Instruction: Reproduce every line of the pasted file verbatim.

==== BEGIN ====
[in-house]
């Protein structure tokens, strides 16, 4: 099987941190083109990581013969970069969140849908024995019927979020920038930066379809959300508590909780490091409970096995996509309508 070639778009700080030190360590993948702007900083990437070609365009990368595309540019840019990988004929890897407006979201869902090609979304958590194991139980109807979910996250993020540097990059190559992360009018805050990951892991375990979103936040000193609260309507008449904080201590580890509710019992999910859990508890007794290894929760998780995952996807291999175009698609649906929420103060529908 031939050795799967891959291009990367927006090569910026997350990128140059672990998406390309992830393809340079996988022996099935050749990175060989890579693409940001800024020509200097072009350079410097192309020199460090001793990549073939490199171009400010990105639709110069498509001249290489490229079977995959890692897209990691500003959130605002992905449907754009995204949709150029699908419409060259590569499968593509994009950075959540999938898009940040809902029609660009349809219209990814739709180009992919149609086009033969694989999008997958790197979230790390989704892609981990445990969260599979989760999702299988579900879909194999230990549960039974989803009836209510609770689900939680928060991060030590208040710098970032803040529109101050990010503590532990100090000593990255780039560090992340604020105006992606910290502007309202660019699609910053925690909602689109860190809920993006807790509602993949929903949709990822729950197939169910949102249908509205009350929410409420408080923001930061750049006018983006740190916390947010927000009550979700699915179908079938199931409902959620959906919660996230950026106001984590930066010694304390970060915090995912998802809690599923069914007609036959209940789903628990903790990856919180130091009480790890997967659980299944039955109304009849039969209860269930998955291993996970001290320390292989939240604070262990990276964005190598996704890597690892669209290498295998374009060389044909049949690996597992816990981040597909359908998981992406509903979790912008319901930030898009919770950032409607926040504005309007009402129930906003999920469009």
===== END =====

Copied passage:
[in-house]
């Protein structure tokens, strides 16, 4: 099987941190083109990581013969970069969140849908024995019927979020920038930066379809959300508590909780490091409970096995996509309508 070639778009700080030190360590993948702007900083990437070609365009990368595309540019840019990988004929890897407006979201869902090609979304958590194991139980109807979910996250993020540097990059190559992360009018805050990951892991375990979103936040000193609260309507008449904080201590580890509710019992999910859990508890007794290894929760998780995952996807291999175009698609649906929420103060529908 031939050795799967891959291009990367927006090569910026997350990128140059672990998406390309992830393809340079996988022996099935050749990175060989890579693409940001800024020509200097072009350079410097192309020199460090001793990549073939490199171009400010990105639709110069498509001249290489490229079977995959890692897209990691500003959130605002992905449907754009995204949709150029699908419409060259590569499968593509994009950075959540999938898009940040809902029609660009349809219209990814739709180009992919149609086009033969694989999008997958790197979230790390989704892609981990445990969260599979989760999702299988579900879909194999230990549960039974989803009836209510609770689900939680928060991060030590208040710098970032803040529109101050990010503590532990100090000593990255780039560090992340604020105006992606910290502007309202660019699609910053925690909602689109860190809920993006807790509602993949929903949709990822729950197939169910949102249908509205009350929410409420408080923001930061750049006018983006740190916390947010927000009550979700699915179908079938199931409902959620959906919660996230950026106001984590930066010694304390970060915090995912998802809690599923069914007609036959209940789903628990903790990856919180130091009480790890997967659980299944039955109304009849039969209860269930998955291993996970001290320390292989939240604070262990990276964005190598996704890597690892669209290498295998374009060389044909049949690996597992816990981040597909359908998981992406509903979790912008319901930030898009919770950032409607926040504005309007009402129930906003999920469009």